Transcriptomic and proteomic analysis of mouse radiation-induced acute myeloid leukaemia (AML)
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Christophe Badie1, Agnieszka Blachowicz2, Zarko Barjaktarovic3, Rosemary Finnon1, Arlette Michaux4, Hakan Sarioglu5, Natalie Brown1, Grainne Manning1, M. Abderrafi Benotmane4, Soile Tapio3, Joanna Polanska2, Simon D. Bouffler1
1Radiation Effects Department, Centre for Radiation, Chemical and Environmental Hazards, Public Health England, Chilton, UK
2Faculty of Automatic Control, Electronics and Computer Science, Silesian University of Techology, Gliwice, Poland
3Helmholtz Zentrum München, German Research Center for Environmental Health GmbH, Radiation Proteomics Group, Institute of Radiation Biology, Neuherberg, Germany
4Radiobiology Unit, Institute for Environment, Health and Safety, Belgian Nuclear Research Centre (SCK•.CEN), Mol, Belgium
5Helmholtz Zentrum München, German Research Center for Environmental Health GmbH, Research Unit Protein Science, Neuherberg, Germany
Simon D. Bouffler, email: firstname.lastname@example.org
Keywords: ionising radiation, acute myeloid leukaemia, mouse, gene expression, protein expression
Received: February 11, 2016 Accepted: May 09, 2016 Published: May 26, 2016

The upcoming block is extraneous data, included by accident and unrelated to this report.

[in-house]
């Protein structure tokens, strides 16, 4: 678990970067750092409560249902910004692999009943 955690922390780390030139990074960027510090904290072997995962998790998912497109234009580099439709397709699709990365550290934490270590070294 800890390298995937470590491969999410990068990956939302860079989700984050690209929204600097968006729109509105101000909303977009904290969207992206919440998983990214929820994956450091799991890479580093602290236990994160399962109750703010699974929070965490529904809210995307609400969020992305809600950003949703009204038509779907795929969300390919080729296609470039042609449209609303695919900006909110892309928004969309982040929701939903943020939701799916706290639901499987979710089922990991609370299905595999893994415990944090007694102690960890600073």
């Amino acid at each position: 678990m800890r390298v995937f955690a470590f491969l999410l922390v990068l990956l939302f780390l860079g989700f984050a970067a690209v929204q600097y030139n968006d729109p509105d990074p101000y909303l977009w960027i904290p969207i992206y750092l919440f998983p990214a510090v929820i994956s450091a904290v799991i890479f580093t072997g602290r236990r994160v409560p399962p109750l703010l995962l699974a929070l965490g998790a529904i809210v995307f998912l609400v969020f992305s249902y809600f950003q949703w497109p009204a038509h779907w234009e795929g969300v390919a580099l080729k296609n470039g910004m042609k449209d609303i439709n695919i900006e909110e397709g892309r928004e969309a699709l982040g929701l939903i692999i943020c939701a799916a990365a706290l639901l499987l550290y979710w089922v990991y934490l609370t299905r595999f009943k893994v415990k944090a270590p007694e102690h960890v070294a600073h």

A combined transcriptome and proteome analysis of mouse radiation-induced AMLs using two primary AMLs, cell lines from these primaries, another cell line and its in vivo passage is reported. Compared to haematopoietic progenitor and stem cells (HPSC), over 5000 transcriptome alterations were identified, 2600 present in all materials. 55 and 3 alterations were detected in the proteomes of the cell lines and primary/in vivo passage material respectively, with one common to all materials. In cell lines, approximately 50% of the transcriptome changes are related to adaptation to cell culture, and in the proteome this proportion was higher. An AML ‘signature’ of 17 genes/proteins commonly deregulated in primary AMLs and cell lines compared to HPSCs was identified and validated using human AML transcriptome data. This also distinguishes primary AMLs from cell lines and includes proteins such as Coronin 1, pontin/RUVBL1 and Myeloperoxidase commonly implicated in human AML. C-Myc was identified as having a key role in radiation leukaemogenesis. These data identify novel candidates relevant to mouse radiation AML pathogenesis, and confirm that pathways of leukaemogenesis in the mouse and human share substantial commonality.
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